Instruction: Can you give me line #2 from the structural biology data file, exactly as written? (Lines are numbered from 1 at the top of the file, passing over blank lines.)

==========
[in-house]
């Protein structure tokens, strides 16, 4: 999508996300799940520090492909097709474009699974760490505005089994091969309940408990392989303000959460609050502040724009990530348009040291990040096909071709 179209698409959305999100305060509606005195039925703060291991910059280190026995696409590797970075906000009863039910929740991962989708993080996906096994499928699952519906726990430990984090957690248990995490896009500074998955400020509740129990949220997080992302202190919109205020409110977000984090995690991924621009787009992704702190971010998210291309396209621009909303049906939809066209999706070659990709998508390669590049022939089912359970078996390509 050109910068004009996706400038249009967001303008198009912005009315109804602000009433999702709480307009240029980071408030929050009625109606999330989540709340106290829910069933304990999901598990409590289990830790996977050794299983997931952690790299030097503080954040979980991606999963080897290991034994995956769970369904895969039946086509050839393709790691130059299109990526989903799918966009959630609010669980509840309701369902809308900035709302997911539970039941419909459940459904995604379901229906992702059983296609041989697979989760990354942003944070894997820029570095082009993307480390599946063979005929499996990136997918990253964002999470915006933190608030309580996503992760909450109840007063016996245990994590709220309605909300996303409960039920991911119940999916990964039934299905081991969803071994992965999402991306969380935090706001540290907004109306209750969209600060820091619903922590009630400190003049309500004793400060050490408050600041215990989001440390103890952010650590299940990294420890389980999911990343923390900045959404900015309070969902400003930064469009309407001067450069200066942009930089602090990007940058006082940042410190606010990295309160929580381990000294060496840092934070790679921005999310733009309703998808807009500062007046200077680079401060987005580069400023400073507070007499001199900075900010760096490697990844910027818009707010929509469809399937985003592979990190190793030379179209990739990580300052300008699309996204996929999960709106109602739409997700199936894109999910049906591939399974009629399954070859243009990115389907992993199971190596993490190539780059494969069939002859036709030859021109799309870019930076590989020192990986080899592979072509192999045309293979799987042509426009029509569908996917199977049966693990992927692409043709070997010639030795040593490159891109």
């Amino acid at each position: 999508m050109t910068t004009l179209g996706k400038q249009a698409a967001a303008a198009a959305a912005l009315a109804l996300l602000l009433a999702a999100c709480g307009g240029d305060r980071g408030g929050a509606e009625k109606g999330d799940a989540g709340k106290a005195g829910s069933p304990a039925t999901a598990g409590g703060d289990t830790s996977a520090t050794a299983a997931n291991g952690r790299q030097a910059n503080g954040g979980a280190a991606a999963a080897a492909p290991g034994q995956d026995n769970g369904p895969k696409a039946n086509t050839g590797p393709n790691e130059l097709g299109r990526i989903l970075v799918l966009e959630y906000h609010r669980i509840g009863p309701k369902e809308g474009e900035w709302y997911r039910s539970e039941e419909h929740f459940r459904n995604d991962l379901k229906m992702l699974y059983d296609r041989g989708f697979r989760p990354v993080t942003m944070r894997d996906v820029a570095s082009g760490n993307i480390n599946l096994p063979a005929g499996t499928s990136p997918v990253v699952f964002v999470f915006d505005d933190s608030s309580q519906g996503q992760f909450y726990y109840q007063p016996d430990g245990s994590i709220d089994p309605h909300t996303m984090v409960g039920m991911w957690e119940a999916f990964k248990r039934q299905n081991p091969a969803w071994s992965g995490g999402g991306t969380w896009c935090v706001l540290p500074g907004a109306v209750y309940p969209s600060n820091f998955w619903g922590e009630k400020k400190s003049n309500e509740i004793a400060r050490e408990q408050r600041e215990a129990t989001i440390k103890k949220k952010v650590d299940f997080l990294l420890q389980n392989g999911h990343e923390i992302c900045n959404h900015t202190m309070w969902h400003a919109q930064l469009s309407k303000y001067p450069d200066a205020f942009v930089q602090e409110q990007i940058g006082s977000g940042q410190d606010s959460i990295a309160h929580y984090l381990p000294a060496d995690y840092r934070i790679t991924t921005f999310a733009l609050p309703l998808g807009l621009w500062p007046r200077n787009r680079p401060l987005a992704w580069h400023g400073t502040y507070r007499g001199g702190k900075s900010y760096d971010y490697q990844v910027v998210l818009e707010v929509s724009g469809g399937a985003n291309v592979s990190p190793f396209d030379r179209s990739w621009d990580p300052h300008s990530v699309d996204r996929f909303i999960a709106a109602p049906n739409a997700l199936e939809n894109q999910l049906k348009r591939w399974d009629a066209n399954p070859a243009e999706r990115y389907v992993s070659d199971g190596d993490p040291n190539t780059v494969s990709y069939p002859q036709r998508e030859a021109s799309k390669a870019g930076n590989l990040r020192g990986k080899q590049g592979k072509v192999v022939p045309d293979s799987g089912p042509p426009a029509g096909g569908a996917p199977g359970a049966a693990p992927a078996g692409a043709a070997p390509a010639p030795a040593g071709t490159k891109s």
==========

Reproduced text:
């Protein structure tokens, strides 16, 4: 999508996300799940520090492909097709474009699974760490505005089994091969309940408990392989303000959460609050502040724009990530348009040291990040096909071709 179209698409959305999100305060509606005195039925703060291991910059280190026995696409590797970075906000009863039910929740991962989708993080996906096994499928699952519906726990430990984090957690248990995490896009500074998955400020509740129990949220997080992302202190919109205020409110977000984090995690991924621009787009992704702190971010998210291309396209621009909303049906939809066209999706070659990709998508390669590049022939089912359970078996390509 050109910068004009996706400038249009967001303008198009912005009315109804602000009433999702709480307009240029980071408030929050009625109606999330989540709340106290829910069933304990999901598990409590289990830790996977050794299983997931952690790299030097503080954040979980991606999963080897290991034994995956769970369904895969039946086509050839393709790691130059299109990526989903799918966009959630609010669980509840309701369902809308900035709302997911539970039941419909459940459904995604379901229906992702059983296609041989697979989760990354942003944070894997820029570095082009993307480390599946063979005929499996990136997918990253964002999470915006933190608030309580996503992760909450109840007063016996245990994590709220309605909300996303409960039920991911119940999916990964039934299905081991969803071994992965999402991306969380935090706001540290907004109306209750969209600060820091619903922590009630400190003049309500004793400060050490408050600041215990989001440390103890952010650590299940990294420890389980999911990343923390900045959404900015309070969902400003930064469009309407001067450069200066942009930089602090990007940058006082940042410190606010990295309160929580381990000294060496840092934070790679921005999310733009309703998808807009500062007046200077680079401060987005580069400023400073507070007499001199900075900010760096490697990844910027818009707010929509469809399937985003592979990190190793030379179209990739990580300052300008699309996204996929999960709106109602739409997700199936894109999910049906591939399974009629399954070859243009990115389907992993199971190596993490190539780059494969069939002859036709030859021109799309870019930076590989020192990986080899592979072509192999045309293979799987042509426009029509569908996917199977049966693990992927692409043709070997010639030795040593490159891109």